A few years ago, we constructed a series of cypress pergolas and water features when the Clarion took over the Best Western and preceded with an ‘over the top’ restoration. Our scope of work was limited to the outdoor courtyard and swimming pool area. A series of five big timber Cypress Pergolas were constructed surrounding three sides of an existing L-shaped swimming pool. All five pergolas were constructed in similar fashion with similar components. Each pergola was built approximately 10’ in height, using 6x6” posts wrapped with circular cast concrete ornamental columns. The entire upper carnage framework of each Pergola was constructed using rough cut cypress, while the members of each pergola were also in uniform. Dual ornamental, boxed 2”x12”s were used as girders, ornamental 2”x10”s were used as shades, and 2”x4”s were used as purlins.
We used two milled 2”x12”s, 32 feet in length, as girders for a pergola that was constructed over one end of the swimming pool. This pergola would also be used as the framework for two separate water features. A stone waterfall was constructed in one corner of the swimming pool, around one of the 6”x6” pergola support posts. This waterfall was built using Navajo Fieldstone, a tannish white stone blended in with the courtyard patio. The second water feature was built using a 2” copper pipe inset between the two cypress 2”x12” girders. A hole was drilled every 1/4th of an inch to create an effect of a sheet of water falling. The frame of the stone waterfall was constructed using a low voltage lighting transformer, and concrete blocks, leaving the center hollow to house the pump. We used a Pentair (intelliflo xf) pump with a 2”2” intake and a 3” outtake to supply both water features. The Pentair pump was sufficient, even with the 10 feet of head pressure needed for the pergola water feature.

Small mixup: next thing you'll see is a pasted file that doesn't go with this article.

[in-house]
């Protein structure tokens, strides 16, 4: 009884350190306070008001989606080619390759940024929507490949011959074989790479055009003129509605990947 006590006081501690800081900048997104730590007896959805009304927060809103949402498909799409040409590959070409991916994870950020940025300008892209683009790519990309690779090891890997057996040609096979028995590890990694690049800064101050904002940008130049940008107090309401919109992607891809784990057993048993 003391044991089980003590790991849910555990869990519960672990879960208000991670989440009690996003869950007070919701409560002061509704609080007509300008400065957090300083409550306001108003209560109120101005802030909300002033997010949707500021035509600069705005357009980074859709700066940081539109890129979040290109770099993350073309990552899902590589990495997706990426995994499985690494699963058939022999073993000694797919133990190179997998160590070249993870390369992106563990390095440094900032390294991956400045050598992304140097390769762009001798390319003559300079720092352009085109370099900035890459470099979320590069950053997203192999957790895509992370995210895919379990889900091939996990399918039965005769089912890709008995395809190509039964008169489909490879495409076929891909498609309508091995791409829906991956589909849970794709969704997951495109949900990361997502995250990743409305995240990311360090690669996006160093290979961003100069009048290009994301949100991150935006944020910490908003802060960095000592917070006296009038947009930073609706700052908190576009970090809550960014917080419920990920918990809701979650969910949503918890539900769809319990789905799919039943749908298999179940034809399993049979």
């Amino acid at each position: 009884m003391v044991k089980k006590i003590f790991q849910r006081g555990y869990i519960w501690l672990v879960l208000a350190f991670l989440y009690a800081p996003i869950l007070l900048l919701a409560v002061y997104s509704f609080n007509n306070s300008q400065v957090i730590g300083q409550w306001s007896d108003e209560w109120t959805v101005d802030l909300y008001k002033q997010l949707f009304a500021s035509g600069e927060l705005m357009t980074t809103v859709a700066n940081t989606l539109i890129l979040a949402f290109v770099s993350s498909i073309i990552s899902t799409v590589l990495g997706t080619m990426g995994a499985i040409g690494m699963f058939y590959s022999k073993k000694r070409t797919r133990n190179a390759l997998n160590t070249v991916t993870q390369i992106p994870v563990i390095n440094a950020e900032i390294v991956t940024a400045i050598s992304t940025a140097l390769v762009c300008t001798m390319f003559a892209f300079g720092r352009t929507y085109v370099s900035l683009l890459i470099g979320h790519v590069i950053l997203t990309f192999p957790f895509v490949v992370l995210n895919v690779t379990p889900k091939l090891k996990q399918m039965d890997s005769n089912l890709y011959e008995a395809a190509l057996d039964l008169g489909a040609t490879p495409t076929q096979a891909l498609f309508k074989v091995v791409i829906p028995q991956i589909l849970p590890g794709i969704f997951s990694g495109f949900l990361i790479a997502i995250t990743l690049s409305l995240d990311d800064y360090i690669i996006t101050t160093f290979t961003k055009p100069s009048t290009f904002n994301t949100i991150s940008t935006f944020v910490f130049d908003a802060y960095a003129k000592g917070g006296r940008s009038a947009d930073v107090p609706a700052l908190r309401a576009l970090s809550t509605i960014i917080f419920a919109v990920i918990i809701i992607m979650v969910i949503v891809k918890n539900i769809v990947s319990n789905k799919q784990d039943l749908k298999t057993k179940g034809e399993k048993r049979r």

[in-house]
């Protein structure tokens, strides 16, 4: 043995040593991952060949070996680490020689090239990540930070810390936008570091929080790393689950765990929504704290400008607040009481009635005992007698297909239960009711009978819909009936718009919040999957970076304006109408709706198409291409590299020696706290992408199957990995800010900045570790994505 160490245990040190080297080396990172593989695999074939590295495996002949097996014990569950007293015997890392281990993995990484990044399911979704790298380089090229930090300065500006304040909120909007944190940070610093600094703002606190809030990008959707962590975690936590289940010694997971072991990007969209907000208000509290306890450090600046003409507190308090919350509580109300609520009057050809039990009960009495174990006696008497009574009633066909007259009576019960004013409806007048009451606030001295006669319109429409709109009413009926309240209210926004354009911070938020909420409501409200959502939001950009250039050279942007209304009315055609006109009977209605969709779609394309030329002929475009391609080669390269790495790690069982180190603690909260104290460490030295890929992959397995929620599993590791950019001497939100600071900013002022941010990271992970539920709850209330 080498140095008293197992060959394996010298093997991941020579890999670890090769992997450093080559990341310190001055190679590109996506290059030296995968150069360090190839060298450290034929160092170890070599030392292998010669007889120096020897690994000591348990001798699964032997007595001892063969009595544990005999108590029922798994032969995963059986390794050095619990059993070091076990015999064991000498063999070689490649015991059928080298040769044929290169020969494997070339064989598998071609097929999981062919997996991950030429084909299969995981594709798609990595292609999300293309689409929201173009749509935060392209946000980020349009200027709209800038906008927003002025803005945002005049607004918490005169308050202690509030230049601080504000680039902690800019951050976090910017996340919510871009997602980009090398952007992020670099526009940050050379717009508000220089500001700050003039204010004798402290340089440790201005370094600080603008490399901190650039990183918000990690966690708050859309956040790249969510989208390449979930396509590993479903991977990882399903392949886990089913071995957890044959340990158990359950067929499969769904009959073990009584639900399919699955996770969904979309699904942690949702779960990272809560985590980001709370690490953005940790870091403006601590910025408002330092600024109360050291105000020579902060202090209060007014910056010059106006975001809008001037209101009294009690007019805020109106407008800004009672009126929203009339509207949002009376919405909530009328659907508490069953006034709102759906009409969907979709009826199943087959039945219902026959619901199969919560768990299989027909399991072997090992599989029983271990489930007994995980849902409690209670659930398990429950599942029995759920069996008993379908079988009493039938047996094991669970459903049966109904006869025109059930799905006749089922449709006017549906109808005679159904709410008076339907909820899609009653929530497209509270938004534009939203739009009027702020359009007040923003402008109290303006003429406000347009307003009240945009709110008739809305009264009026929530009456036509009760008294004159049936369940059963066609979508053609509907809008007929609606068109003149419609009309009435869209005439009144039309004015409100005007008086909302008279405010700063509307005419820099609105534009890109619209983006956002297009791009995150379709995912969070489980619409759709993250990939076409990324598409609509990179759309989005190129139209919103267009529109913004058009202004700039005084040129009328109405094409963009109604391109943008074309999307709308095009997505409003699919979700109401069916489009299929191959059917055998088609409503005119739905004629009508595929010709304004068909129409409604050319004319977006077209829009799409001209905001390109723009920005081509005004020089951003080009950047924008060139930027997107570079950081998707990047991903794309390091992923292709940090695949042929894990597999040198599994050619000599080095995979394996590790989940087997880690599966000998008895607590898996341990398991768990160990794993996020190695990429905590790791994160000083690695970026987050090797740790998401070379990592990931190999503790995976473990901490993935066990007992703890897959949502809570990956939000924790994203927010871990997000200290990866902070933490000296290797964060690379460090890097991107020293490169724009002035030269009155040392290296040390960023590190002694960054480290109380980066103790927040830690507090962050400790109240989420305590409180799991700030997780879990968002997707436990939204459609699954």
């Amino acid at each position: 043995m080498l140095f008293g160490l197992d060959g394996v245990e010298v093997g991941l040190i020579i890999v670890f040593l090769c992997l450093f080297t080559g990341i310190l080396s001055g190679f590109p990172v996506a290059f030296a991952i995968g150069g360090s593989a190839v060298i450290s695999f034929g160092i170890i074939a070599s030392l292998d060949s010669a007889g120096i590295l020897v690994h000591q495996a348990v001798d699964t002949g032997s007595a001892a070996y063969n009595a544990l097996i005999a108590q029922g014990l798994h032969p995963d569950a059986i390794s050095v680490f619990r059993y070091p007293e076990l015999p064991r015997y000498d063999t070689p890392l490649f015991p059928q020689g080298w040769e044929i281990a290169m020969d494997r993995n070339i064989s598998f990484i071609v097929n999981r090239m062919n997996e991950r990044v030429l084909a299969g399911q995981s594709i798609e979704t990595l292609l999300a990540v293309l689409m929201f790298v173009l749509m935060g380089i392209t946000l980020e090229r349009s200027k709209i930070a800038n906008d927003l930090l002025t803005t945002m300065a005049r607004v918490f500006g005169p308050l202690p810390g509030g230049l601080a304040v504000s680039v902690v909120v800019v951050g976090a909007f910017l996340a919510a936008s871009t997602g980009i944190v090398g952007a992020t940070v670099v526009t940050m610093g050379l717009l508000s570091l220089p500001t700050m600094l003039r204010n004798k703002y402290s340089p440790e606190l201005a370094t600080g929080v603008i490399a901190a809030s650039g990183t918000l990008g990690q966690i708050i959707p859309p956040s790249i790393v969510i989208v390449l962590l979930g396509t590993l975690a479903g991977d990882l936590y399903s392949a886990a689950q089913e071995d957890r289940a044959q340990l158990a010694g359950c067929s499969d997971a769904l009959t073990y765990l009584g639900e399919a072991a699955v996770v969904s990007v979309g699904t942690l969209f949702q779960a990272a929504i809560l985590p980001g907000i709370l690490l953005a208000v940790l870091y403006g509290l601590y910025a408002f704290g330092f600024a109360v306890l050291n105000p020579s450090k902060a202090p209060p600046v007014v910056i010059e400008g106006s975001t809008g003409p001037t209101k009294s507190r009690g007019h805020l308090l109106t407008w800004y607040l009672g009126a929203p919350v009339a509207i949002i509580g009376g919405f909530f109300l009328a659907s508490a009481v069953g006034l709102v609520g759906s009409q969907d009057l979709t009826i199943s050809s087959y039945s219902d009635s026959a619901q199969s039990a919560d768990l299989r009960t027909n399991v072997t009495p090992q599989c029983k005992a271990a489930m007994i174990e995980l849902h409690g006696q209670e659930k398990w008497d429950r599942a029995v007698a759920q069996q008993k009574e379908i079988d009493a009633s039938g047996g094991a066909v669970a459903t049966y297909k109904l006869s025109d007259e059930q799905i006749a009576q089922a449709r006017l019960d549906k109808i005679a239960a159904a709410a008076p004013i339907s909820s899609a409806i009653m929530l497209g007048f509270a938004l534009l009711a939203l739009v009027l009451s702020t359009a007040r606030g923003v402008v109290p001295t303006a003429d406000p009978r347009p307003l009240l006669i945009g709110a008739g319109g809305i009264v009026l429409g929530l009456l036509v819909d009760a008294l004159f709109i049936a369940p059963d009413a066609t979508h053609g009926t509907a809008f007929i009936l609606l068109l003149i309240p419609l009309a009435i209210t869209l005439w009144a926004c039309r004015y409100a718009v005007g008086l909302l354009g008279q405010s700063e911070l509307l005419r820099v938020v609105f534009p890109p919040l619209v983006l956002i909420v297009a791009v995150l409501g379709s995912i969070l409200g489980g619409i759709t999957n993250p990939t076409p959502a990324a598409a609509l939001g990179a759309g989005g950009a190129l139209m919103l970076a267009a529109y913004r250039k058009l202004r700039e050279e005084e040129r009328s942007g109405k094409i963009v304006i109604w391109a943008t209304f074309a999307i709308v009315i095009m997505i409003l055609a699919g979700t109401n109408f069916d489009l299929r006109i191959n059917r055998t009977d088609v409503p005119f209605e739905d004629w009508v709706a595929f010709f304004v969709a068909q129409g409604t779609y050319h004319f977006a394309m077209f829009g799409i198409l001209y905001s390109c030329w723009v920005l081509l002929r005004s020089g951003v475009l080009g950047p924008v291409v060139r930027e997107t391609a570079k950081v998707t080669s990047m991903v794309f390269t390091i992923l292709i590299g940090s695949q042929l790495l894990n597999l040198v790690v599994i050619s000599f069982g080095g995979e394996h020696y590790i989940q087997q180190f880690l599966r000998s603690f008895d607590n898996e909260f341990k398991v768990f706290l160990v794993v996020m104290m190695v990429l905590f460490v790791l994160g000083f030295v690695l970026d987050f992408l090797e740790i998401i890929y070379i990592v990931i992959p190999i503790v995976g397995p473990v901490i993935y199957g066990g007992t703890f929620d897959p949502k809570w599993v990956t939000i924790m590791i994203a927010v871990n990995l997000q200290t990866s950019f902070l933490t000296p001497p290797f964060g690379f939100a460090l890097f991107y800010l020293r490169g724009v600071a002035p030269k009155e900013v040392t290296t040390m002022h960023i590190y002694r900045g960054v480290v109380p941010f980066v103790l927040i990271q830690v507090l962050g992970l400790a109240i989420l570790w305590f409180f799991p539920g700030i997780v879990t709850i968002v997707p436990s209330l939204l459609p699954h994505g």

We constructed a third water feature as a backdrop to the raised travertine patio, that was built to be utilized as a bandstand. This water feature was basically a rectanglular, raised retainment pool veneered in tile, that projected a sheet of water approximately 8 feet across and 8 feet off the ground.
Finally, because this entire travertine courtyard area would be occupied more often in the evenings, all the Pergolas and water features were lit up using LED Low Voltage lighting. In part, low voltage lighting was used for function, lighting up the sitting areas, as well as pathways, exits and entrances. Low voltage outdoor lighting was also used for an aesthetic effect by lighting up the water features, as well as some of the landscaping. Lastly, as we have done with a lot of our pergolas, outdoor ceiling fans were attached. Looking at our final product, I really feel we accomplished our customer’s goal. The space has a lot of appeal and can accommodate a large volume of people for enjoyment and entertainment. It has the variables needed to draw people in; a swimming pool, a full service bar, a large bandstand, etc. But, most importantly to me, it has a great aesthetic and artistic appeal. I have listened to many people talk about the Clarion Courtyard and its appeal. Even my own daughter, who is not easily impressed after years of exposure to my organic designs, was in awe of it after spending a few evenings there, and had no idea that I designed and constructed it until I gave her this blog to post.